Teaching life skills (Like accepting help!)

My daughter is getting married next week and I don’t have anything to wear. Cue stop at Kohl’s which apparently barely carries dresses, but that is another subject entirely. That’s just why I ended up in Kohl’s parking lot with my two younger daughters watching my tire deflate before us.

Literally. It was like a birthday balloon hissing at us. The valve decided to fail right there while the side door was opening and we just stood there watching the car sink, feeling like there should be some way to make it stop.

Everyone should know how to change a tire. Girls included. It’s just one of those important life skills. I don’t know if our culture is changing, or if it is just because I am in my forties. Back in college, I didn’t have to call people for help with things like dead batteries and flat tires. Within 15 minutes, some kindly gentleman would stop to see if I needed help. Even if I didn’t actually need it.

This same woman at forty something with a car load of kids cannot get a single person to stop and offer to jump my car outside of a busy grocery store. You cannot depend on help anymore.

And no one wants to spend the night in Kohl’s parking lot with a flat tire. So everyone needs to know how to change a flat tire. Maybe especially girls.

This was a great opportunity to teach my girls a few life lessons alongside changing a tire.

Lesson 1: Everything you need is right here.

Every car is different, but the stuff for the jack is usually all together. It’s true for most problems. The trick is knowing where to look.

Lesson 2: Everything is multi-purpose.

Also, there are no directions. It may take some time, but there are essentially three tools you need to change the tire: the jack, the lug wrench and something to pop off the hub cap. You will most likely have to use these tools separately and then put them all together to build your jack.

Lesson 3: You can figure it out.

Remember that. It helps, because you might think you can’t and give up. But it isn’t that hard, it’s just unfamiliar. Never confuse unfamiliar with impossible. See lesson 1. It’s all here and it is like a puzzle. This, again, goes for most problems in life.

Lesson 4: Lug nuts are a pain.

Our lug nuts are rounded off. We could not get them off. I called my husband only to find out he wasn’t due in until the next day. Because walking over to Burger King and waiting there was sounding good until I found out it would be a 24 hour wait. He told me to hit the lug wrench onto the lug nuts and it should help. We did. And it did.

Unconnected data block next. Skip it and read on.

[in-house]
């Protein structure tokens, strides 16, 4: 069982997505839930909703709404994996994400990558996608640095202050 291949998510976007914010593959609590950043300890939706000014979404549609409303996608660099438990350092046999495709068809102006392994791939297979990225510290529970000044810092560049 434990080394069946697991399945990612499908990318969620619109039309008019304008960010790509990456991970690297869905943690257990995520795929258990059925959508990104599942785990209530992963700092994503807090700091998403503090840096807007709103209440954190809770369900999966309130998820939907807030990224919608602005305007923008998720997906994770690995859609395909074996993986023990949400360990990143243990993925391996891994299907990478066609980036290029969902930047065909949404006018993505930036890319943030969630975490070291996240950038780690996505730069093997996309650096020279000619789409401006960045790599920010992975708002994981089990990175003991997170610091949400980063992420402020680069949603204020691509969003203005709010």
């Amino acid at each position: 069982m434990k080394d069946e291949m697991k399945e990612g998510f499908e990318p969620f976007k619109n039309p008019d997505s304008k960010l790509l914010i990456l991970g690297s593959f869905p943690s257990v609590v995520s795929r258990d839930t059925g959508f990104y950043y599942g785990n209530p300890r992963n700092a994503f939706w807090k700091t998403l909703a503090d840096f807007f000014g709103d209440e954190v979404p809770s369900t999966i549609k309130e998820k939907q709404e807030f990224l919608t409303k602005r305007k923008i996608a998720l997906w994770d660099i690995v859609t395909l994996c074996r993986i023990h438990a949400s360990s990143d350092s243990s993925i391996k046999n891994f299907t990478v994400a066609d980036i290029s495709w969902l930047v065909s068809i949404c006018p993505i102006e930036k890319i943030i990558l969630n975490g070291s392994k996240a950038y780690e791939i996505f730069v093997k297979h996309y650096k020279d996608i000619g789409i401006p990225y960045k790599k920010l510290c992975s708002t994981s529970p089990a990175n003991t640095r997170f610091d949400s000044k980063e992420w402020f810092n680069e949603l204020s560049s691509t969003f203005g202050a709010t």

Lesson 5: YOU HAVE GOT TO BE KIDDING ME!

Take a deep breath. Find your happy place. Something. It does not do anyone any good to lose your temper and kick your car off the jack or send the lug wrench through your window. Even when you realize that the lug nut will not come out of the lug wrench you banged onto it so you could get it off the tire in the first place.

So now just picture me and two of my daughters sitting in Kohl’s parking lot with all the necessary tools for changing a tire laid out before us while we bang the lug nut on the asphalt trying to knock it loose. I felt like the proverbial cave man banging on rocks and making about as much progress.

Lesson 6: You may know how to change a tire, but that gentleman with the mechanic uniform looks awfully nice . . .

If help arrives, don’t be too proud to accept it. Be discerning. Keep some distance between you. Make sure you are visible to passers-by. Keep an eye on your helper. He’ll probably need the lug wrench, but that little metal bar that pops hub caps off would make a nice welt. Always be aware of your surroundings . . .

At any rate, this gentleman took my lug-nut-jammed-lug-wrench and put the lug nut back on the car and took it back off, this time free from its lug wrench prison. That totally never would have occurred to me and this gentleman did not even have to think about it. Like he’s done it before or something. Pride is no replacement for experience. Accept help if it is offered. Mechanics are amazing.

Lesson 7: Know that you could have done it yourself. Eventually.

After all, my 12 year old did get one lug nut off. If you can get one off, you can get all of them off. And if you can get them off, you can get them on. That is all there really is to changing a tire. That and figuring out how to put the jack together, WHICH THE THREE OF US DID DO! But if you balance a few minutes of chatting with a stranger while you hand him tools against hitting a lug nut on the asphalt until another idea pops into your head, accepting the help will likely win out. Every. Single. Time.

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